Football strikers are usually saddled with the responsibility of bailing out their team when in need or in search of a goal.
And when they fail to carry out their primary assignment as a striker, due to loss of form or personal problem, they’re been term as a failure, flop, or named worst strikers with a lot of criticism and backlash from the fans.
However, they’re always faced with the chance of making the fans forget how profligate they’ve been in front of goal by scoring in another match. But on the other hand, when the profligacy continues with a low goal ratio been scored, such a striker would be classified as a flop or failure.
While the aforementioned statement is an undeniable fact, there are also some players who have got great talent and shown that they could deliver but flattered to deceive.
Talking about strikers who flopped and failed to deliver due to injuries, age, or just consistent poor form, they’re rarely remembered, except for how worst they were.
Today on Cheapgoals, we list out the top 10 worst strikers in the world from 2010-20.
But note before we begin, we’re not saying all of the players on this list tagged ” worst strikers” ain’t talented in one way or the other, they weren’t just fortunate enough in delivering their primary services.
- Yaya Sanogo – (Toulouse)
Every Arsenal supporters who followed Arsene Wenger’s reign at Arsenal could still relate with the name Sanogo? The Frenchman was secured from France, then he was relatively unknown as at the time he was signed.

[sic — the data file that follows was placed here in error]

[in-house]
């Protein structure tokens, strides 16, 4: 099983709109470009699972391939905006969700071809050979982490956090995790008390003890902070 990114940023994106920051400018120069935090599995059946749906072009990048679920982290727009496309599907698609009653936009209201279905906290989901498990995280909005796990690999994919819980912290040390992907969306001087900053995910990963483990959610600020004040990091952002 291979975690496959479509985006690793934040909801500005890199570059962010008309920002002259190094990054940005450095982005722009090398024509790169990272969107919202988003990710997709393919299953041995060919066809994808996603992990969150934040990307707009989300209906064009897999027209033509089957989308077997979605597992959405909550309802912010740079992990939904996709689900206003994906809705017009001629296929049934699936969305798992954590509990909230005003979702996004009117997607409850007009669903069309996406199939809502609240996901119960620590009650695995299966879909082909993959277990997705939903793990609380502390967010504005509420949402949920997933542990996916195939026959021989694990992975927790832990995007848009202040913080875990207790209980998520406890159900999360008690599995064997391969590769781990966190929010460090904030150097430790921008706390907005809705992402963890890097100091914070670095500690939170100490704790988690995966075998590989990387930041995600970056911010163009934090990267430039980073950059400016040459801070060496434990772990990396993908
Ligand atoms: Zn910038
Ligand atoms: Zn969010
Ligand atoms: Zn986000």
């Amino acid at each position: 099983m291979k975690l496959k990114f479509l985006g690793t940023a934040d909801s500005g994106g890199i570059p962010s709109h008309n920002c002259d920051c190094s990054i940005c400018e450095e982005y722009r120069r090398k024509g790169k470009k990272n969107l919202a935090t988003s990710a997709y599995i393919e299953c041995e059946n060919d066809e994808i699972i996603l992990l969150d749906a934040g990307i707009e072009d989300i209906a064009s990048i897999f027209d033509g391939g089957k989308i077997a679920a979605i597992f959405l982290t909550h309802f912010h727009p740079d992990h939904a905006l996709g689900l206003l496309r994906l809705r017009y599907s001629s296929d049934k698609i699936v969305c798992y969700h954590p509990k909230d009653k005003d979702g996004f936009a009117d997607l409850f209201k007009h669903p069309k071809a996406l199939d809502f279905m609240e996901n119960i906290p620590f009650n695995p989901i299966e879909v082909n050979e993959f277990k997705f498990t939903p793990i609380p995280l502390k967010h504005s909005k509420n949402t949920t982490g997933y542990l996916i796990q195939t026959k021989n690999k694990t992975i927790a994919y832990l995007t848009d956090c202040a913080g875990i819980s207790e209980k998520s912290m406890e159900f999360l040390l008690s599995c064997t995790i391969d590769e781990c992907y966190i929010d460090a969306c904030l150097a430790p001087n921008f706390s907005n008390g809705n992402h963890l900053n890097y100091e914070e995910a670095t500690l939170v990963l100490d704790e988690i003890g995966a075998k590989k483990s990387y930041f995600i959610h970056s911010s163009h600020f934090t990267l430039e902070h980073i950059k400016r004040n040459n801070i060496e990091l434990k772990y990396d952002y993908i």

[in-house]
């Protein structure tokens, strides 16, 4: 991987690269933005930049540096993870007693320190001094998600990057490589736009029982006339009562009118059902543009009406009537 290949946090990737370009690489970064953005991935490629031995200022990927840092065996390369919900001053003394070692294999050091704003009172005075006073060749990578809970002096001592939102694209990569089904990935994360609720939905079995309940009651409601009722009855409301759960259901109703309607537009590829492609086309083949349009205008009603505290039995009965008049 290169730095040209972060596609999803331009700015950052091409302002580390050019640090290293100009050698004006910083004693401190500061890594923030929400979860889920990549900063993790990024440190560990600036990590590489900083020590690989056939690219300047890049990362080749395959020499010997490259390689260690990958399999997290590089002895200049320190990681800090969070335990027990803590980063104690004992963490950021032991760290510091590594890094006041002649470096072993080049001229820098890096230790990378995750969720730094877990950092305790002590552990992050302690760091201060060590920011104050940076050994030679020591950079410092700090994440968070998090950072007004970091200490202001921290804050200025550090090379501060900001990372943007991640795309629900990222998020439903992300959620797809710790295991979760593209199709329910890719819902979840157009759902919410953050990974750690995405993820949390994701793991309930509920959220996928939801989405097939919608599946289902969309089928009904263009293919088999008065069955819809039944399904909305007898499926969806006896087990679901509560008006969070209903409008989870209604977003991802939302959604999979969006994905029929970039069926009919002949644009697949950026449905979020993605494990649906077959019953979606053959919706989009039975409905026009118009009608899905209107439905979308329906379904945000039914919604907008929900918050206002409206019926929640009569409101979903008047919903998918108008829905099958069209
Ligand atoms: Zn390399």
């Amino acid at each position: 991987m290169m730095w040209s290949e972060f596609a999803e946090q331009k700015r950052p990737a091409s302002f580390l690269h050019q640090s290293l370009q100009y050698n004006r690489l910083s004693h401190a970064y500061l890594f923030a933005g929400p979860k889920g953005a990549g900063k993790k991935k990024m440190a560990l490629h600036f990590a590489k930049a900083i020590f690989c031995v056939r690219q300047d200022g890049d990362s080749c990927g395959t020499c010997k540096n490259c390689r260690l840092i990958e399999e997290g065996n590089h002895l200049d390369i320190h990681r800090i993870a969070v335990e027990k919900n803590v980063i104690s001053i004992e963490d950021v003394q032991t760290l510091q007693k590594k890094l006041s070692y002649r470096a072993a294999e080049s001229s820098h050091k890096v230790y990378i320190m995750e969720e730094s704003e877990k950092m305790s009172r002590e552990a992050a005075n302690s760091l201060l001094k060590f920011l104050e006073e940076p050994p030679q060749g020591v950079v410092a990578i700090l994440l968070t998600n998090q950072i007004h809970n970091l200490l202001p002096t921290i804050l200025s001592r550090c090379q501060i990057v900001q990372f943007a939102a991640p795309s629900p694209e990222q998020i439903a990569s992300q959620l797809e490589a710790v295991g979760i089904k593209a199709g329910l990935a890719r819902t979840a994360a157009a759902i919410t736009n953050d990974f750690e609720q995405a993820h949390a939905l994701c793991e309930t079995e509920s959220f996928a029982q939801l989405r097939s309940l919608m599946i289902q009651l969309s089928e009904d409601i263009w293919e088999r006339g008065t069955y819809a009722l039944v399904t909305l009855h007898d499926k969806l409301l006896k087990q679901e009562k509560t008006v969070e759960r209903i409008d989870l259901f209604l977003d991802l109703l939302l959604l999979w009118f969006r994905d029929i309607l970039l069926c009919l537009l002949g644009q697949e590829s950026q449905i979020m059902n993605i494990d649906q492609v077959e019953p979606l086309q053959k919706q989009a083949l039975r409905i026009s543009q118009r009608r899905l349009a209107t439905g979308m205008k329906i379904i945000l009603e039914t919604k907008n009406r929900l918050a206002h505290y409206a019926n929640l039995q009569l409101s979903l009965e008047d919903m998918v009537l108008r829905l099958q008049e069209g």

‘Le Professeur‘ believed he was investing in a young player with great potential but the truth is, he was mistaken and wrong.
In 2008, Sanogo scored his first league goal for the Gunners, and everyone who saw the young striker thought that would be the beginning of great things to come for him.
Unfortunately for Arsenal, he never lived up to expectation, as he went to become a player who couldn’t control or pass the ball, let alone put the ball at the back of the net.
Yaya Sanogo now plies his trade with Toulouse, since 2017 with over 63 appearances and 12 goals.
Having had a loan spell at Crystal Palace, Ajax Amsterdam, and Charlton, yet he never showed to all of this clubs that he could lead their line without fear of him not delivering, as such he wasn’t any better in all of his loan spells and was eventually released by Arsenal.
- David Ngog – (Zalgiris)
Like Yaya Sanogo like David Ngog, the Frenchman was also signed by the then Champions League winner manager Rafael Benitez for Liverpool, at age 19 from Paris Saint Germain for £1.5m.
According to Benitez who said “Liverpool are finding players like Ngog, players with quality who are not a high price“, with such a statement from the Spaniard, he could have thought Ngog would perhaps end up being one of the finest strikers in the world bearing in mind that he was just a teenager then.
Ngog’s stint with the Anfield side ended with over 63 appearances and 9 goals, despite his low goal ratio, the Frenchman was dimmed good enough by Bolton who went out of their way to coughed out £4m for his service. In 33 appearances he only managed to score three goals as Bolton eventually got relegated in 2011-12.
He got another opportunity to play in the Premier League on loan for Swansea City, having failed at Liverpool and Bolton who he couldn’t rescue from relegating.
He had three appearances and failed to score a goal for Swansea before he was finally sold to Stade de Reims in France, and as we speak David Ngog now plies his trade with Zalgiris. Couldn’t escape being on our list of worst strikers since 2010.
- Jeremie Aliadiere – (Retired)